Mr Neal said Powerpal was now looking at rolling out products that go beyond energy monitoring.

These are potentially global applications and will be funded through different models.

“The plan is very much to use Victoria and Australia as our beachhead and then take our technology off to California, Europe and the UK and go and deliver those benefits to as many places as we can.”

He said Powerpal did not necessarily need good relationships with utilities because it operated “like WhatsApp for energy”.

“We don’t have to integrate with the utility at all,” Mr Neal said “We’re like an OTT player that sits on top of all the infrastructure.

“It gives you this benefit where rather than having to sign up all these little contracts with every kind of energy retailer globally, you just go for it.

“Our technology is compatible with any digital electricity meter and there’s over a billion of them out there so there’s plenty of market to go at.” 


Hear the complete interview and catch up with other topical business news on Leon Gettler’s Talking Business podcast, released every Friday at



Building businesses ‘from the garage’ up

By Leon Gettler. Talking Business >>

CHAMBERLAIN GROUP, Australia’s leading manufacturer in garage door openers and accessories, has embraced change and adopted a nimble approach to the ever-evolving economic landscape created by the pandemic.

Grant Emanuel, the company’s global marketing director, has navigated a new world of online-led strategy, virtual office banter and a more adaptive approach to accommodating the needs of individual markets.

With the pandemic and lockdowns, Chamberlain had been conducting meetings with its offices around the world, in the US, UK and Germany, via Microsoft Teams.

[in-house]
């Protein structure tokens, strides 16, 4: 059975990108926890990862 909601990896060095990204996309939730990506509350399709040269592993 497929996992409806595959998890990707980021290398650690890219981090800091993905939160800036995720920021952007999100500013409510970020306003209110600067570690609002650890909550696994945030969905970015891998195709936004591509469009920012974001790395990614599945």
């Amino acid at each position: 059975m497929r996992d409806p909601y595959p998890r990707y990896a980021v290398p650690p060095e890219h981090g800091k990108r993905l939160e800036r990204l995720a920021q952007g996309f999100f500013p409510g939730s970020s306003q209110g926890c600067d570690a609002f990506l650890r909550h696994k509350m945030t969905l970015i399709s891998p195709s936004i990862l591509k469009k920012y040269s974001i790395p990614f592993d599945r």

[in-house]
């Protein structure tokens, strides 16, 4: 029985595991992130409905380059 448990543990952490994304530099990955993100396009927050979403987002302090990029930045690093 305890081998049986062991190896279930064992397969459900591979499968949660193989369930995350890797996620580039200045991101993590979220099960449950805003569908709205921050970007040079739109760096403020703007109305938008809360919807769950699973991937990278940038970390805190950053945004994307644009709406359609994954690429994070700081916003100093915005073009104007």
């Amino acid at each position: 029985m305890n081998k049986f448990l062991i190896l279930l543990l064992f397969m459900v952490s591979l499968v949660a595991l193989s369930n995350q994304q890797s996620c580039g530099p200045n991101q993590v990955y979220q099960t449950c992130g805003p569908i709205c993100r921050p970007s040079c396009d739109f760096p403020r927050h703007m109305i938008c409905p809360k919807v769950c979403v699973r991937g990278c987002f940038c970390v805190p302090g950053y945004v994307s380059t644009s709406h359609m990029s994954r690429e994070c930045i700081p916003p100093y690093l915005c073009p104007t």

He said with the different time zones, it was “tough to have a loose schedule”. So US updates would be in the morning and times would be allocated for the European businesses in the afternoons.

“We are fairly flexible in how we do it,” Mr Emanuel told Talking Business.

“We try and do end-of-their-day in the US, which is the start of our day and the start of the European day, which is the end of our day. It comes down to a lot of planning and a bit of flexibility.

“It’s a different way we interact. Some of them are short-sharp catch-ups, if they are not strategic discussions that take longer than 10 minutes and different groups in different areas prefer different contact frequencies. Some want weekly catch-ups, some want monthly, some want bi-monthly.”


Mr Emanuel said working remotely had changed sales completely.

“It’s a credit to our sales teams’ relationships with a lot of our customers that we can do these things remotely – and they can do them over Skype or Teams or whatever it may be – and a lot of stuff is over the phone as well,” he said. Sheree Findlay The Grooming Co set up in garage Chamberlain Group 600xpw

“We have even done innovative ways of meeting customers, in car parks for example, staying in our cars from a distance and talking through the windows. Certain customers wanted that contact.

“It’s testament to the relationships that we have, that they understand what we need to do and can do those things without face-to-face contact.”


Mr Emanuel said the mantra of the Chamberlain Group is ‘the team’ – and the company had worked hard to maintain this virtually.

“Before COVID, we used to do a weekly communications meeting on a Monday morning, which was not a very heavy detailed meeting,” he said. “It was rather a bit more of a fun meeting. It was just to keep everyone informed of the key activities in the business.”

“We’ve continued that over COVID and instead of me presenting it face-to-face to the group, I do it over Teams.

“We have also done – with the different departments – different virtual catch ups with our teams,” Mr Emanuel said. “For example, in my group we do a virtual coffee catch up where we all get a coffee and chat around not just work stuff, but just general stuff about how we’re travelling and what we’re up to.

“We are trying to take that water cooler conversation from the office and make it virtual.”

Mr Emanuel said this took into account the fact that people had different levels of activity going on, with some engaged in home schooling and others had no one at home so they were craving attention.

Those weekly communications sessions have been continued two to three times a week, he said.

Hear the complete interview and catch up with other topical business news on Leon Gettler’s Talking Business podcast, released every Friday at